Japhy spins the Buddhist lore all day & night, wherever he goes. He's in Buddhist heaven! I must reread Snyder's Cold Mountain translation, but in my head is the thought that the reflection of Han Shan in TDB, in Smith's ultimately ambivalent excursion, is true of a poet for whom neither parable nor analogy banishes existential trepidation. No Zen in this song, Han Shan wrote --wistful & brave.
I'll end on that note but must slip in a new title which came my way recently --Iain Sinclair's Edge of the Orison (Penguin, 2006), sent to me by jazz musician & literature fan Scot Walker in Sydney. The subtitle, "In the traces of John Clare's Journey Out of Essex" says it all. I hope you can track it down in the wilderness you sometimes imply of provincial England's bookshops. I've begun Sinclair's latest adventure and have to say it achieves the tone I strive for in my topographical writing. Simple difference : Sinclair is a walker, practices what he preaches. The job's all before us, bro'; we'd better get cracking!
Dear Kris, If I still had the Steinbecks I'd get them out and share your delight and enthusiasms. I've looked out for him in second-hand bookshops, hoping to dip in again. Didn't want to buy new paperbacks. In collector mode I fancied 1st editions... but I'll never afford that. By the way, a 1st British edition of Kerouac's Vanity of Duluoz was L120-. It's still, needless to say,sitting in the shop I saw it in, in Dorchester. It's been there some time.
Talking of the 'lost' Steinbecks, I also don't know where my H.E.Bates and French classics are. Oh, well. At least my record collection is mainly intact. I have too many books anyway. I must slim down. Make the library more manageable. Especially if I have to, or need to, or want to move at some point in the future. So difficult, I've already found, to part with any. I'm a collector. I really must get Anthony Bourdain into my collection. If his writing is as good as his narratives on his t.v. programmes he'll be indispensable. Not that I eat his sort of food. I look to John McDougall, M.D., for that. I have a pretty regular dose of him every day. He espouses a low-fat vegan diet that I follow almost to the letter. 99%. It's an unprocessed, starch-based diet (e.g. rice, millet, potatoes, beans, corn, breads) with the addition of fruits and vegetables. He does allow occasional use of nuts, seeds and soya products (e.g. miso, tofu, spya milk) but not T.V.P. etc. And no oils.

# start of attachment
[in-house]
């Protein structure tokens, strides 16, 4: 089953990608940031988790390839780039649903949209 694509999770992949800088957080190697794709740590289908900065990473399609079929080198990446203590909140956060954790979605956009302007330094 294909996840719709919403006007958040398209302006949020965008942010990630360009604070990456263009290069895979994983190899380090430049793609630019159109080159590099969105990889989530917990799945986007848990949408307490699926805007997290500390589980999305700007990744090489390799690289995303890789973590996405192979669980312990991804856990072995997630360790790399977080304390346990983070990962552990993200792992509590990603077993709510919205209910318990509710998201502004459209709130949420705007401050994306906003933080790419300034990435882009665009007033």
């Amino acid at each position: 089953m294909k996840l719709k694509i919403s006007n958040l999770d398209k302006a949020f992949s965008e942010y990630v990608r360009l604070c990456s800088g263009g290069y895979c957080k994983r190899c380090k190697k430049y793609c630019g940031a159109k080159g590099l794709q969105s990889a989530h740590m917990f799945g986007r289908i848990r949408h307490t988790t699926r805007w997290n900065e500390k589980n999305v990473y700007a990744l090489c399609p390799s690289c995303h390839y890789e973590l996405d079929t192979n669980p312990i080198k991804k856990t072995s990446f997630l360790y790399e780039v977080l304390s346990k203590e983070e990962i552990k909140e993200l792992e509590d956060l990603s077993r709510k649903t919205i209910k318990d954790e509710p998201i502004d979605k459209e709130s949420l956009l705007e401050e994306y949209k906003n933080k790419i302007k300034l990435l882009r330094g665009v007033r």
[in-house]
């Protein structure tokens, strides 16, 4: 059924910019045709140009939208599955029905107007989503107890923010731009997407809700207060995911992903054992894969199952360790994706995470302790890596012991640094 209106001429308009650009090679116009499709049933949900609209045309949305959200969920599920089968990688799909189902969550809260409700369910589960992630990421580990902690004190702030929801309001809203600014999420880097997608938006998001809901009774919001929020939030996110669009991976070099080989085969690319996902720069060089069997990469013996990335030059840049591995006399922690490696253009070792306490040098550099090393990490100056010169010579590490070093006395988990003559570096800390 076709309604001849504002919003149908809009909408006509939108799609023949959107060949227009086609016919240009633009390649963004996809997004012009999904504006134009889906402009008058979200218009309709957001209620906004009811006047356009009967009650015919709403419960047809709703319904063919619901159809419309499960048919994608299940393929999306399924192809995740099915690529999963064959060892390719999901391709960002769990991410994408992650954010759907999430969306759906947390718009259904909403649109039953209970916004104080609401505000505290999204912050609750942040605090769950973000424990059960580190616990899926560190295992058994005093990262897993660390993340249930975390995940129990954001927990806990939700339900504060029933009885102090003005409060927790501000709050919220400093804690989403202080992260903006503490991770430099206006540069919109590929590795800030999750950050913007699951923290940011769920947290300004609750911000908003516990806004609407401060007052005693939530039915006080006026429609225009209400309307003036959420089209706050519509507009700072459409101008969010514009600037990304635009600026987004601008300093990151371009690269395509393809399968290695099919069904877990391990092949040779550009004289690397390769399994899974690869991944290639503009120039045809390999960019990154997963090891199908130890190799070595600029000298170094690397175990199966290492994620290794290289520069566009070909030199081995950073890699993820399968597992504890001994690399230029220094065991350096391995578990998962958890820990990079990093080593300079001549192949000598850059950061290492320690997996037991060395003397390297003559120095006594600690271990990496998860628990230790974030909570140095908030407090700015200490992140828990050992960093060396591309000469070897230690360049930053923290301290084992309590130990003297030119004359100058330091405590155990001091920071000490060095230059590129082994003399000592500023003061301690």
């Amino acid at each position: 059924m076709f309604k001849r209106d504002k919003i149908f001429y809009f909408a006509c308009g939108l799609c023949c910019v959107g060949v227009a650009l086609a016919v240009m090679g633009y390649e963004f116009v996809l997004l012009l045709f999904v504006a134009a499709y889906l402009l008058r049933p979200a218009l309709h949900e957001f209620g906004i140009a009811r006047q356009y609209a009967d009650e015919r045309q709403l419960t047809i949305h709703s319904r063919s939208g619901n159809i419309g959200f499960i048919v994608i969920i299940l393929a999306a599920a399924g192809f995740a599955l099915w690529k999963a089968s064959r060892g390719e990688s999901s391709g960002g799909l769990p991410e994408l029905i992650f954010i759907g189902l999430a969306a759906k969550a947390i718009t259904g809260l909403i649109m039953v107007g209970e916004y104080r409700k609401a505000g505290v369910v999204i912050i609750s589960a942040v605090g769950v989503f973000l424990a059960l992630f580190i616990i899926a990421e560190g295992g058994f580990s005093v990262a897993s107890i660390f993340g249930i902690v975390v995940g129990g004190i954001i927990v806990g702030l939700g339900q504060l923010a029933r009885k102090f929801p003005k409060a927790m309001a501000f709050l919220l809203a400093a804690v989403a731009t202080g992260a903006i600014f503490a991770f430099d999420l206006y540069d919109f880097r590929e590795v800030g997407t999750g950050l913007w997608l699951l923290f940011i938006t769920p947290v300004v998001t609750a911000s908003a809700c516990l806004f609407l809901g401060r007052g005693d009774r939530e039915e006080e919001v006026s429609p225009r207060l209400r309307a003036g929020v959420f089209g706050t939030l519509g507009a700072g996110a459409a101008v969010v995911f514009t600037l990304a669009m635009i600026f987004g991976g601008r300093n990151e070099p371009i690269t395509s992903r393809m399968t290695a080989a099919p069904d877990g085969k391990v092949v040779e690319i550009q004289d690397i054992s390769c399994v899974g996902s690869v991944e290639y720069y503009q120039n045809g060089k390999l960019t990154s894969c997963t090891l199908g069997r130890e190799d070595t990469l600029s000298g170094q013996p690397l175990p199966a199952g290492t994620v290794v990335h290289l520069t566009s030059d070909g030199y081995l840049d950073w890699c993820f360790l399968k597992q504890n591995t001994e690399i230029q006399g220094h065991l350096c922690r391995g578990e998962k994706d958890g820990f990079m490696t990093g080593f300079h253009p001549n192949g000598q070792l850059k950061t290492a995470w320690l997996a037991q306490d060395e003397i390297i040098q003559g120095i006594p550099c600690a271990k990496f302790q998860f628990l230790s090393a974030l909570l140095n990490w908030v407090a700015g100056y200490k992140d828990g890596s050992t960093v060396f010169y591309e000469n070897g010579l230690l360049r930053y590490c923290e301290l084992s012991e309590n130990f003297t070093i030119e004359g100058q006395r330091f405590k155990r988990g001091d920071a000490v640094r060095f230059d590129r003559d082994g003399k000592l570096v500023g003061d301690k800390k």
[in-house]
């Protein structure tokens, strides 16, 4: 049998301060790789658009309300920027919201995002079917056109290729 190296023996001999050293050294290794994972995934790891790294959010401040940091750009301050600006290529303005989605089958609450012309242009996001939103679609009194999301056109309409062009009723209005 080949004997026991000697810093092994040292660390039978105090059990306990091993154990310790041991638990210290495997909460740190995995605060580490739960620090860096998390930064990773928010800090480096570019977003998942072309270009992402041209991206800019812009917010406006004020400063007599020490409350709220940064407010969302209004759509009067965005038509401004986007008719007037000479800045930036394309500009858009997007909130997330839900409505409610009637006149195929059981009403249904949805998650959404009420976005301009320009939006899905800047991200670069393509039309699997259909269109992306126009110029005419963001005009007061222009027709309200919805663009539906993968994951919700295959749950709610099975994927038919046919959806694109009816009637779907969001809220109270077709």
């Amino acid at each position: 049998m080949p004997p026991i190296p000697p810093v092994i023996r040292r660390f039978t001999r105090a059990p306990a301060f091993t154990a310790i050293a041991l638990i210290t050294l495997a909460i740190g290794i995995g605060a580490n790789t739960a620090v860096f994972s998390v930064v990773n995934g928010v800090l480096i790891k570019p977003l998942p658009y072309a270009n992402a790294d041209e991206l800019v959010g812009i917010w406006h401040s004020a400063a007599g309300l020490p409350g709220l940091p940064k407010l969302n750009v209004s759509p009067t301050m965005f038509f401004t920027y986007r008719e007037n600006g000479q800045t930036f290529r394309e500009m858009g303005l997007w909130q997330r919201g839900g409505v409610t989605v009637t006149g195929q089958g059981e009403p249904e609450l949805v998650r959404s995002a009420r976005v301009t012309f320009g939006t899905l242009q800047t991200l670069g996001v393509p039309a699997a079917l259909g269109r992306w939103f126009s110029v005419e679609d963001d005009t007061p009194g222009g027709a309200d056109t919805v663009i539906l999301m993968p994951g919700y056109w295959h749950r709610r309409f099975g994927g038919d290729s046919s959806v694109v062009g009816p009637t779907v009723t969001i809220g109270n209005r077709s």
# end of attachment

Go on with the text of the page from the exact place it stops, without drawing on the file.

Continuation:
McDougall is a very straight guy. But radical in his field. It was great fun to see him have a beer on his latest DVD --"McDougall Made Easy"! He's trying to appeal to everyone --ordinary people. He's telling us he's a regular guy. Anyway, I love him. And I love Bourdain. Who you follow will decide which way your weight, blood-pressure and cholesterol go! Tough choice for me. But I am decidedly vegan at the moment. With whom to have fun becomes an awkward equation. Does one want to have fun? Uchiyama Roshi in Refining Your Life : From the Zen Kitchen to Enlightenment" says something interesting -- "...somehow, the word 'fun' is not exactly the way I would describe my activities... Anyway I suddenly recalled one thing I do which you might call fun, and that is sipping three small shots of whiskey after the day's work is done. ....Personally, I do not care much for alcohol and cannot stand sitting around drinking with a bunch of people. The reason I drink is because even after I have been in bed for some time my feet never seem to get warm.... The life we lead here at Antai-ji, however, is far from the kind that allows the sipping of hot sake and the nibbling of snacks with it. I drink with the express purpose of warming my feet, and I have grown accustomed to taking the whiskey straight to maximise its effect.... Now if the word 'fun' could be applied to this situation,then this is the time I have 'fun'."